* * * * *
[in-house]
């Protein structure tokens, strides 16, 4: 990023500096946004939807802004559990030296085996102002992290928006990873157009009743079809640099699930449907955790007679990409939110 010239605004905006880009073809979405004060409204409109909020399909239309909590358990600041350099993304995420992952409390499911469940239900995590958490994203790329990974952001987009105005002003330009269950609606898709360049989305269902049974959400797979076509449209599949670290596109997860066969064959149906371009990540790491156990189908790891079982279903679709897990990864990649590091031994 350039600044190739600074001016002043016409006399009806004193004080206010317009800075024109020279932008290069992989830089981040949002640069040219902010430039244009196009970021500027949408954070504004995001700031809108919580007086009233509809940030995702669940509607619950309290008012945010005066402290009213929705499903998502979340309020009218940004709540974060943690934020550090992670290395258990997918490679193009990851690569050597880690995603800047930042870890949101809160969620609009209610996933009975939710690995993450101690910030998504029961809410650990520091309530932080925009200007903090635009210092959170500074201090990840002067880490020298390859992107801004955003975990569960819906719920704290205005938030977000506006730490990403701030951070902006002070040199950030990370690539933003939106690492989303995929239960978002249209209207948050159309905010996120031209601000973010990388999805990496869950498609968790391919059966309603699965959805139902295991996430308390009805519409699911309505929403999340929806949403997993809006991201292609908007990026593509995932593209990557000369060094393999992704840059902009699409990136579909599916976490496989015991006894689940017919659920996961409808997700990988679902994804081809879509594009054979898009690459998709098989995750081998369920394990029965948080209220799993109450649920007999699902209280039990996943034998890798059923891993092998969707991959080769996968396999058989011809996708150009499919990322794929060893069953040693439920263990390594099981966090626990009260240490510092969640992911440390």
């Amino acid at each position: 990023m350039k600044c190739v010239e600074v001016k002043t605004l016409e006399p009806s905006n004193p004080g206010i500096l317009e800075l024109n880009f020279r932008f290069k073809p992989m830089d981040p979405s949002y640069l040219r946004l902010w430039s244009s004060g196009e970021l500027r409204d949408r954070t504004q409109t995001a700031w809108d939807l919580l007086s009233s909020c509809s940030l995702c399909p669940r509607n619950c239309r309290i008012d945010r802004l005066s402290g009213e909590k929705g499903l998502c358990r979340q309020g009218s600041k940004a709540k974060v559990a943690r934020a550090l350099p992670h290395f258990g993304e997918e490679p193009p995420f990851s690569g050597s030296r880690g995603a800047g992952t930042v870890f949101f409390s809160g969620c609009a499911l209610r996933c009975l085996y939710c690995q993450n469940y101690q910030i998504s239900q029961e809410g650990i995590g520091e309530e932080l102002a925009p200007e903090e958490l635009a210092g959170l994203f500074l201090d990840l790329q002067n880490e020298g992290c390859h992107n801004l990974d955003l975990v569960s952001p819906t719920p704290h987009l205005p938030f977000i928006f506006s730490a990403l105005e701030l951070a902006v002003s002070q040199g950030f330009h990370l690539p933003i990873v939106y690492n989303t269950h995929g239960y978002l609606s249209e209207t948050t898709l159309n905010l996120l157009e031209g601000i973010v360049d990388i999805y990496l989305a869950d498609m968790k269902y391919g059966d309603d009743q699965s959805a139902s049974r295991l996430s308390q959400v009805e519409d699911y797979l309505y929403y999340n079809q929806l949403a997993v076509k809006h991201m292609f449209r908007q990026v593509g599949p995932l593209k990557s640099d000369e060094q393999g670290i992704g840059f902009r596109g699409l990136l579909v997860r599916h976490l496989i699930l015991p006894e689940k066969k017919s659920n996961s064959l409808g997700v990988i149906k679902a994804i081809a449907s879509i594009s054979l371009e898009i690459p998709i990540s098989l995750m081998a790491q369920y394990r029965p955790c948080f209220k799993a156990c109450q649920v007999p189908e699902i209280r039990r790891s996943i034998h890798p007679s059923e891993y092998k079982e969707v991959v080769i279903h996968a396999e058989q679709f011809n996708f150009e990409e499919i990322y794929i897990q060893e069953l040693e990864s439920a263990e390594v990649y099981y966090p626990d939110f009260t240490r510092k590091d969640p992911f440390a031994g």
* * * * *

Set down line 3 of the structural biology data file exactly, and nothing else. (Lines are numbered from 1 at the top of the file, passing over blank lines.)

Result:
């Amino acid at each position: 990023m350039k600044c190739v010239e600074v001016k002043t605004l016409e006399p009806s905006n004193p004080g206010i500096l317009e800075l024109n880009f020279r932008f290069k073809p992989m830089d981040p979405s949002y640069l040219r946004l902010w430039s244009s004060g196009e970021l500027r409204d949408r954070t504004q409109t995001a700031w809108d939807l919580l007086s009233s909020c509809s940030l995702c399909p669940r509607n619950c239309r309290i008012d945010r802004l005066s402290g009213e909590k929705g499903l998502c358990r979340q309020g009218s600041k940004a709540k974060v559990a943690r934020a550090l350099p992670h290395f258990g993304e997918e490679p193009p995420f990851s690569g050597s030296r880690g995603a800047g992952t930042v870890f949101f409390s809160g969620c609009a499911l209610r996933c009975l085996y939710c690995q993450n469940y101690q910030i998504s239900q029961e809410g650990i995590g520091e309530e932080l102002a925009p200007e903090e958490l635009a210092g959170l994203f500074l201090d990840l790329q002067n880490e020298g992290c390859h992107n801004l990974d955003l975990v569960s952001p819906t719920p704290h987009l205005p938030f977000i928006f506006s730490a990403l105005e701030l951070a902006v002003s002070q040199g950030f330009h990370l690539p933003i990873v939106y690492n989303t269950h995929g239960y978002l609606s249209e209207t948050t898709l159309n905010l996120l157009e031209g601000i973010v360049d990388i999805y990496l989305a869950d498609m968790k269902y391919g059966d309603d009743q699965s959805a139902s049974r295991l996430s308390q959400v009805e519409d699911y797979l309505y929403y999340n079809q929806l949403a997993v076509k809006h991201m292609f449209r908007q990026v593509g599949p995932l593209k990557s640099d000369e060094q393999g670290i992704g840059f902009r596109g699409l990136l579909v997860r599916h976490l496989i699930l015991p006894e689940k066969k017919s659920n996961s064959l409808g997700v990988i149906k679902a994804i081809a449907s879509i594009s054979l371009e898009i690459p998709i990540s098989l995750m081998a790491q369920y394990r029965p955790c948080f209220k799993a156990c109450q649920v007999p189908e699902i209280r039990r790891s996943i034998h890798p007679s059923e891993y092998k079982e969707v991959v080769i279903h996968a396999e058989q679709f011809n996708f150009e990409e499919i990322y794929i897990q060893e069953l040693e990864s439920a263990e390594v990649y099981y966090p626990d939110f009260t240490r510092k590091d969640p992911f440390a031994g």